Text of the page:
Extremely Rare Sea Turtle Dies After Becoming Entangled In A Discarded Beach Chair

The deceased female Kemp's ridley turtle, still tangled with the chair that killed her. Photo credit Matt Ware

Aliyah Kovner 17 Jul 2018, 13:56

Garbage dumped in the ocean kills wildlife. We repeat, garbage dumped in the ocean kills wildlife. Hopefully, that’s clear now just in case there was any lingering confusion.

Though instances of human waste smothering marine ecosystems are happening every day, all over the world, an incident from this past weekend has rocked the conservation community because it involved a critically endangered species.

The carcass of a female Kemp’s ridley turtle – the rarest species of sea turtle in the world – was discovered on the beach of Dauphin Island, Alabama, on Saturday morning. The obvious cause of death was a rope, attached to a red fabric and metal camping chair, that had become tangled around its neck.

A close-up image of the deceased turtle's wound, the rope still tightly knotted around her neck. Matt Ware

Graphic images posted on Facebook by members of the local turtle conservation organization Share the Beach show the deep, choking wound that the animal sustained.

"We did this, turtles would not encounter chairs if it were not for us," said Richard Brewer, a volunteer with the nonprofit and member of the Sea Turtle Stranding and Salvage Network (STSSN), told Fox10 News. "Heartbreaking. Truly heartbreaking."

The Kemp’s ridley turtle, the smallest species of sea turtle and a close relative of the loggerhead, has a large native range – from the cold Western Atlantic waters to as far north as New Jersey and the entire tropical Caribbean Sea – but is known to nest exclusively on beaches along the Gulf of Mexico. Ridleys were abundant throughout this region, until widespread hunting in the mid-20th century drove them to the brink. They have been under the protection of the US Endangered Species Act since the program’s creation in 1973.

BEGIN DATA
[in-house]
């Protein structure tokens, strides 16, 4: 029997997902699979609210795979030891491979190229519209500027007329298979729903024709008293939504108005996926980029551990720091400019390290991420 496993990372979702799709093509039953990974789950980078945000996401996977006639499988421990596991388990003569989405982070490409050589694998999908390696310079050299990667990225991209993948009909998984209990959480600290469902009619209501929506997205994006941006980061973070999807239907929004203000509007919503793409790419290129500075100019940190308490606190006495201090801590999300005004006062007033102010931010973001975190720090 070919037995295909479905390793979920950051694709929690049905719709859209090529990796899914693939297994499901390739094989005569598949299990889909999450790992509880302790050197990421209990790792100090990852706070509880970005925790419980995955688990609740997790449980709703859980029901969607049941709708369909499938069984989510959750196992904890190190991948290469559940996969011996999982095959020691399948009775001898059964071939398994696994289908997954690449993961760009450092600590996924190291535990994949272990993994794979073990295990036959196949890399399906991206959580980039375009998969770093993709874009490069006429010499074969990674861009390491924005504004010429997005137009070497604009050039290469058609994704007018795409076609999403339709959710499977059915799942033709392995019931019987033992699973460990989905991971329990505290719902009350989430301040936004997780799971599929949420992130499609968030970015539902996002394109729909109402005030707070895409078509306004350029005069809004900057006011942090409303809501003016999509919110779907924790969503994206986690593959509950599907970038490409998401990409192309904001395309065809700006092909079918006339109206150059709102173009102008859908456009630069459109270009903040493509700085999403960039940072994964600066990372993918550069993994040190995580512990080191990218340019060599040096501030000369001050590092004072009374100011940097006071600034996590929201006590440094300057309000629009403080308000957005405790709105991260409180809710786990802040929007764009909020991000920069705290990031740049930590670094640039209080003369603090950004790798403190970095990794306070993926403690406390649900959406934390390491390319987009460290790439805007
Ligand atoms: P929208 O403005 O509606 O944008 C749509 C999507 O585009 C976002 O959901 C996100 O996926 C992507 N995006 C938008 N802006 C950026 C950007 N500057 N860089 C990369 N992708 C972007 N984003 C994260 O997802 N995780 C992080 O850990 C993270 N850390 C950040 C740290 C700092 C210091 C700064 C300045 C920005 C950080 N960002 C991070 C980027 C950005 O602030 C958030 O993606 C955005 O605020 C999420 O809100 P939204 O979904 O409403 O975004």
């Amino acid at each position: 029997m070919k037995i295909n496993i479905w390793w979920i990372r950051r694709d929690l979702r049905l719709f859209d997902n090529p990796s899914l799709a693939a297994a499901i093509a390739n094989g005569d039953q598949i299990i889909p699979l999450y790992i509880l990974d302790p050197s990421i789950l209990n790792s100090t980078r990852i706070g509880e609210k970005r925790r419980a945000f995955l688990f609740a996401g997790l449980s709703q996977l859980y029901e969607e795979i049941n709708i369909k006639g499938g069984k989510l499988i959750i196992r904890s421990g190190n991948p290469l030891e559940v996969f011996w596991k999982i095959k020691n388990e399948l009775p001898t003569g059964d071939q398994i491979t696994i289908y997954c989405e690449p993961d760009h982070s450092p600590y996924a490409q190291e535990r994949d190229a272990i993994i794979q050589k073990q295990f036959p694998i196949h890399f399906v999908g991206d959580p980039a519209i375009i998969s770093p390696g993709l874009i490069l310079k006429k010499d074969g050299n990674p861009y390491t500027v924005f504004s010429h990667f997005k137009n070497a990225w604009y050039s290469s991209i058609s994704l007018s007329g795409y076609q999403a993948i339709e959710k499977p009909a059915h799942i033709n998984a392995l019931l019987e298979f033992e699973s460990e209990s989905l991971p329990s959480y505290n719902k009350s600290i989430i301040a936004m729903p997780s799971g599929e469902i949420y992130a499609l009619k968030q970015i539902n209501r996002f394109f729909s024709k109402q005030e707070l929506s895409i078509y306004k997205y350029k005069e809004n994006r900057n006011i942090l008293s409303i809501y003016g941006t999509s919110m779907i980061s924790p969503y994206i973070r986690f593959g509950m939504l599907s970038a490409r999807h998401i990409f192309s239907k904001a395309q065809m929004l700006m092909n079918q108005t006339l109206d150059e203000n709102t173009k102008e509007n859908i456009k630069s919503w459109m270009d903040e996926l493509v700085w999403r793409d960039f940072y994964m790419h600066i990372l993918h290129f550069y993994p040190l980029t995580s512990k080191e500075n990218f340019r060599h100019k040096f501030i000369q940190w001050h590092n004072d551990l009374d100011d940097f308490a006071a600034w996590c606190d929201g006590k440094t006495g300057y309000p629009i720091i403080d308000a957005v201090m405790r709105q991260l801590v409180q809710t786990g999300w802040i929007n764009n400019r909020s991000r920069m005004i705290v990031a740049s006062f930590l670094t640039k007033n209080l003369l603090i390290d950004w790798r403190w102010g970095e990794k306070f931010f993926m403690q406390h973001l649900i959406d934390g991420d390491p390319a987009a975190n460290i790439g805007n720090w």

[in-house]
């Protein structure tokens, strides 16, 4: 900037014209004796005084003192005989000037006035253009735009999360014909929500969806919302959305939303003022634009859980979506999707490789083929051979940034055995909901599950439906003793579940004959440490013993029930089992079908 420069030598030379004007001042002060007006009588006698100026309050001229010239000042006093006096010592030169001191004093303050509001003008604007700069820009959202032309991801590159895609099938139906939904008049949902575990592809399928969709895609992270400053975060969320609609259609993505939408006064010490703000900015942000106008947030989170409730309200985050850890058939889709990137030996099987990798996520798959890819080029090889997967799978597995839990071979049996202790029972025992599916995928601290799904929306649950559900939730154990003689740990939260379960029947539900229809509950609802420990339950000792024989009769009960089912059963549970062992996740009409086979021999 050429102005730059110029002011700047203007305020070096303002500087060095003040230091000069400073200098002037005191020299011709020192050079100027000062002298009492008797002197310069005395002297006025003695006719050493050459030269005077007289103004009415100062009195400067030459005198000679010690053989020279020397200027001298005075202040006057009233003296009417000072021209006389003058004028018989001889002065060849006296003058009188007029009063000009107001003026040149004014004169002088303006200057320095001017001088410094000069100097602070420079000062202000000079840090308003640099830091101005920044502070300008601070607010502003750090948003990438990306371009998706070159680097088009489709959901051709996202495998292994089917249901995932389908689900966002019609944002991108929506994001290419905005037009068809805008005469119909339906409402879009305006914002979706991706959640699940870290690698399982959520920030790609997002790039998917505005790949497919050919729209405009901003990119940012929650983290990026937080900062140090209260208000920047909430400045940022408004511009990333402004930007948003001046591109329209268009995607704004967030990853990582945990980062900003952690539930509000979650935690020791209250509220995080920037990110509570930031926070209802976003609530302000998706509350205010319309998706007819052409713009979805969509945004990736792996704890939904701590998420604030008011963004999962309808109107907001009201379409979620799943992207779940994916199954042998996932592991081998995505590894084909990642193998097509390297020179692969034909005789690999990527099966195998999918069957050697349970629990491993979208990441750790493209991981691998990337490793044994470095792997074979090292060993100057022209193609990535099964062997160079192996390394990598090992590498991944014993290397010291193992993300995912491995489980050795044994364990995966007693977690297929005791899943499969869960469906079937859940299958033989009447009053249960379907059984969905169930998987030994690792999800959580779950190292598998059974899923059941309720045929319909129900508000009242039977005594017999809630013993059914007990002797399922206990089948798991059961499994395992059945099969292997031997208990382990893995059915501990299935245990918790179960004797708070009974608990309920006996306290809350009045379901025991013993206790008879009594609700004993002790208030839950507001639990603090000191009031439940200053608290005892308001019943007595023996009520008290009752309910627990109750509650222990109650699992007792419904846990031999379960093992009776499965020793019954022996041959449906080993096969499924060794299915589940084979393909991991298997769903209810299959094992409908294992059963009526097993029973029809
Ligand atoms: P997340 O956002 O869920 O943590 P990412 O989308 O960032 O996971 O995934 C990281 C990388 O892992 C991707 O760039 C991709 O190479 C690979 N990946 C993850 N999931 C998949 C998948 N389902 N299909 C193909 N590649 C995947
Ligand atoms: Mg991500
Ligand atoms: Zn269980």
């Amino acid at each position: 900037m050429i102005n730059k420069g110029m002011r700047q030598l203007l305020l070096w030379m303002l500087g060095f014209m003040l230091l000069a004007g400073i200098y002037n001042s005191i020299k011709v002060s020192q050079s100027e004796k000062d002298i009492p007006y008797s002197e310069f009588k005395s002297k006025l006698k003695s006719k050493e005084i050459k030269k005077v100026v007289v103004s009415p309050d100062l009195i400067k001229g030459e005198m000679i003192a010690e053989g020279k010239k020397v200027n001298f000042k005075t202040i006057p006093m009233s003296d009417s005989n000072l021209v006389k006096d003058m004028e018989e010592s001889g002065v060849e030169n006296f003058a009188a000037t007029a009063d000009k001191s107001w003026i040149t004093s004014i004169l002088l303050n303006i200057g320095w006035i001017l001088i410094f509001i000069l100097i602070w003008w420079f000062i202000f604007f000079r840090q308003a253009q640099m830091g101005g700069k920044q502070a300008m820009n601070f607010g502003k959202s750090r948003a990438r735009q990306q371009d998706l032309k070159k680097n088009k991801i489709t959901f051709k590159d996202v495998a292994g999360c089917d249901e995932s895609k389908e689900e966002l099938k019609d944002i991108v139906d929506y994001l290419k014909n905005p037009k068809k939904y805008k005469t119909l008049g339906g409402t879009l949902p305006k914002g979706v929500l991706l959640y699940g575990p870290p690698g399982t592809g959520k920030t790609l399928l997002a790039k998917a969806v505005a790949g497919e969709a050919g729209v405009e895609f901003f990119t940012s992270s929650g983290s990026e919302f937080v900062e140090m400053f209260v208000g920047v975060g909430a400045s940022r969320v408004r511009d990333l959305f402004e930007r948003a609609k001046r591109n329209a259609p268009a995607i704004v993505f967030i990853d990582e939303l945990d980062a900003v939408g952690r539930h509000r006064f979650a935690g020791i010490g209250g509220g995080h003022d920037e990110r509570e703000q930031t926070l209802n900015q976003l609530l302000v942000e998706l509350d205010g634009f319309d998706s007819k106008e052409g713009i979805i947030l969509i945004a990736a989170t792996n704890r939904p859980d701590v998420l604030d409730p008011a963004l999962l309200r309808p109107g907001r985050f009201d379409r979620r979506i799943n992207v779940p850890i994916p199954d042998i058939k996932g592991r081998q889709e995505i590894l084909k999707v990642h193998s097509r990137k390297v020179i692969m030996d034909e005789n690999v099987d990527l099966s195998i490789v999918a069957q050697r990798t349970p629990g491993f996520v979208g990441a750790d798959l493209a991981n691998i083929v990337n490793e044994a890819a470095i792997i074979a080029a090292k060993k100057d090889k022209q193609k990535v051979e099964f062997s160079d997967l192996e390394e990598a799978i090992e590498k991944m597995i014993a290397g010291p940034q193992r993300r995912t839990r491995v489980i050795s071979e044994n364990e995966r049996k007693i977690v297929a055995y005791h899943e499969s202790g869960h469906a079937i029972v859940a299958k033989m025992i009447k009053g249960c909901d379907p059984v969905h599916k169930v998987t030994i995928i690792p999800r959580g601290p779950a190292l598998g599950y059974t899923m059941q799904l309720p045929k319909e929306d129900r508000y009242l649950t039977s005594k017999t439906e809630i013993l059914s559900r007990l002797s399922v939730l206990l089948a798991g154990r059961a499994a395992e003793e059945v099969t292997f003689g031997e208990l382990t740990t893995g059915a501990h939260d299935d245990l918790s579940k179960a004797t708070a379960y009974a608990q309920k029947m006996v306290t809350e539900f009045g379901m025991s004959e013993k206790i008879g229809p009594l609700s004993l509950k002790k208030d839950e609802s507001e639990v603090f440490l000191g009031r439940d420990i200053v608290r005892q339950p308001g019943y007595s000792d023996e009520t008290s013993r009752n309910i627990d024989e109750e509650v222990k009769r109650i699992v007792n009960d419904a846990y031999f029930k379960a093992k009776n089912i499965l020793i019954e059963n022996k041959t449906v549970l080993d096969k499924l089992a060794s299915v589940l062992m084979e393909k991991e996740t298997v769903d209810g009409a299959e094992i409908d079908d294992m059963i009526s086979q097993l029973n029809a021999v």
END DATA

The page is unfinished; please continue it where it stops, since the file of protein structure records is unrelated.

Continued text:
In the decades since, continued harvesting in Mexico (where the main nesting site is located), habitat destruction, and entanglement in human detritus – fishing gear in particular – have prevented the species from recovering its former numbers.

For Brewer, whose role in STSSN means he is a first responder when a distressed turtle is found, the dead female is simply the latest victim of a pervasive phenomenon.

“It’s still a problem, and frankly I’m pissed. We mitigate problems that nesting sea turtles have, so I see a lot of examples of how turtles are impacted by us,” he told IFLScience, explaining that the worst threat within the Gulf is the trawling nets used by shrimpers, but that any manner of ingested or externally tangled objects can injure or drown turtles.

“We don't know where the chair came from, but we have a problem with people leaving their beach equipment behind. I am hoping that we can use this event to force some new legislation on the island.”

In an odd coincidence, earlier on Saturday, Share the Beach volunteers were out monitoring the sandy flats for signs of turtle nests (as they do every May through August) when they discovered what they believe to be the first Kemp's ridley clutch ever found on Dauphin Island.

While the adult ridley may have been beyond help, Brewer and his fellow volunteers will now do their best to guard the 65 eggs from would-be predators – be they human or fox – and schedule their shifts so that someone will be there when a new generation of rare ridleys emerges in 55 to 60 days.

“They’re worthy of our attention and they need our help in every way,” Brewer said of the charismatic species.

A healthy female Kemp's ridley digs a nest. Wikimedia Commons

 

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